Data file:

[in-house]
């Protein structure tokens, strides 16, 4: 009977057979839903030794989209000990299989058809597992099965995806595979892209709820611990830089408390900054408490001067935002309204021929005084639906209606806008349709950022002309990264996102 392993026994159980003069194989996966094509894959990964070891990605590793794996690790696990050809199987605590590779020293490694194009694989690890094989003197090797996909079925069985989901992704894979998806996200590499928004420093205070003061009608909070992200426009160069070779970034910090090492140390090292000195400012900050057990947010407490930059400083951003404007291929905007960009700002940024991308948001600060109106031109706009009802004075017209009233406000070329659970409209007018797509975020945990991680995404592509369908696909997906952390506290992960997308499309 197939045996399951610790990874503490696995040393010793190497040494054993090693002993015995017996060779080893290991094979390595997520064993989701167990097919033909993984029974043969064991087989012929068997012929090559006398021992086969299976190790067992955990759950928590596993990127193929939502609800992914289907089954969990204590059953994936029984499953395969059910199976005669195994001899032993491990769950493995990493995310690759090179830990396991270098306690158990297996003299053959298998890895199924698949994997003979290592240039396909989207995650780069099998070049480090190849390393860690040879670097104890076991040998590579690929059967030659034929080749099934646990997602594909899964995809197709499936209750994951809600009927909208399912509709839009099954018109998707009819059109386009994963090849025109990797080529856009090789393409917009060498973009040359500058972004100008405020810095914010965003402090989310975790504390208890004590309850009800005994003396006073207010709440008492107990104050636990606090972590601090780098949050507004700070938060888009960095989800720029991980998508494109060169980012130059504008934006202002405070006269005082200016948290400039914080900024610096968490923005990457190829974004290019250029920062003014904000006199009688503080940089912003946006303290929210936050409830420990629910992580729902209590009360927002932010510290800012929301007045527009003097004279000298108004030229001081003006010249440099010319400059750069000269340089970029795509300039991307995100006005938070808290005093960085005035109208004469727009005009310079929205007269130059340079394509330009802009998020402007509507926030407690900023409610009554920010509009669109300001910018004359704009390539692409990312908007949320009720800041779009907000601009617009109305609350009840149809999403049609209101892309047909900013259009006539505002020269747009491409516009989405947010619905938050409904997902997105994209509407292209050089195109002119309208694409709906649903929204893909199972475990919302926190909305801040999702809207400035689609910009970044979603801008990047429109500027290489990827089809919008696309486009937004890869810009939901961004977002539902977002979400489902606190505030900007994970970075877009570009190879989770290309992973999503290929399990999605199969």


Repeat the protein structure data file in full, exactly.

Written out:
[in-house]
């Protein structure tokens, strides 16, 4: 009977057979839903030794989209000990299989058809597992099965995806595979892209709820611990830089408390900054408490001067935002309204021929005084639906209606806008349709950022002309990264996102 392993026994159980003069194989996966094509894959990964070891990605590793794996690790696990050809199987605590590779020293490694194009694989690890094989003197090797996909079925069985989901992704894979998806996200590499928004420093205070003061009608909070992200426009160069070779970034910090090492140390090292000195400012900050057990947010407490930059400083951003404007291929905007960009700002940024991308948001600060109106031109706009009802004075017209009233406000070329659970409209007018797509975020945990991680995404592509369908696909997906952390506290992960997308499309 197939045996399951610790990874503490696995040393010793190497040494054993090693002993015995017996060779080893290991094979390595997520064993989701167990097919033909993984029974043969064991087989012929068997012929090559006398021992086969299976190790067992955990759950928590596993990127193929939502609800992914289907089954969990204590059953994936029984499953395969059910199976005669195994001899032993491990769950493995990493995310690759090179830990396991270098306690158990297996003299053959298998890895199924698949994997003979290592240039396909989207995650780069099998070049480090190849390393860690040879670097104890076991040998590579690929059967030659034929080749099934646990997602594909899964995809197709499936209750994951809600009927909208399912509709839009099954018109998707009819059109386009994963090849025109990797080529856009090789393409917009060498973009040359500058972004100008405020810095914010965003402090989310975790504390208890004590309850009800005994003396006073207010709440008492107990104050636990606090972590601090780098949050507004700070938060888009960095989800720029991980998508494109060169980012130059504008934006202002405070006269005082200016948290400039914080900024610096968490923005990457190829974004290019250029920062003014904000006199009688503080940089912003946006303290929210936050409830420990629910992580729902209590009360927002932010510290800012929301007045527009003097004279000298108004030229001081003006010249440099010319400059750069000269340089970029795509300039991307995100006005938070808290005093960085005035109208004469727009005009310079929205007269130059340079394509330009802009998020402007509507926030407690900023409610009554920010509009669109300001910018004359704009390539692409990312908007949320009720800041779009907000601009617009109305609350009840149809999403049609209101892309047909900013259009006539505002020269747009491409516009989405947010619905938050409904997902997105994209509407292209050089195109002119309208694409709906649903929204893909199972475990919302926190909305801040999702809207400035689609910009970044979603801008990047429109500027290489990827089809919008696309486009937004890869810009939901961004977002539902977002979400489902606190505030900007994970970075877009570009190879989770290309992973999503290929399990999605199969």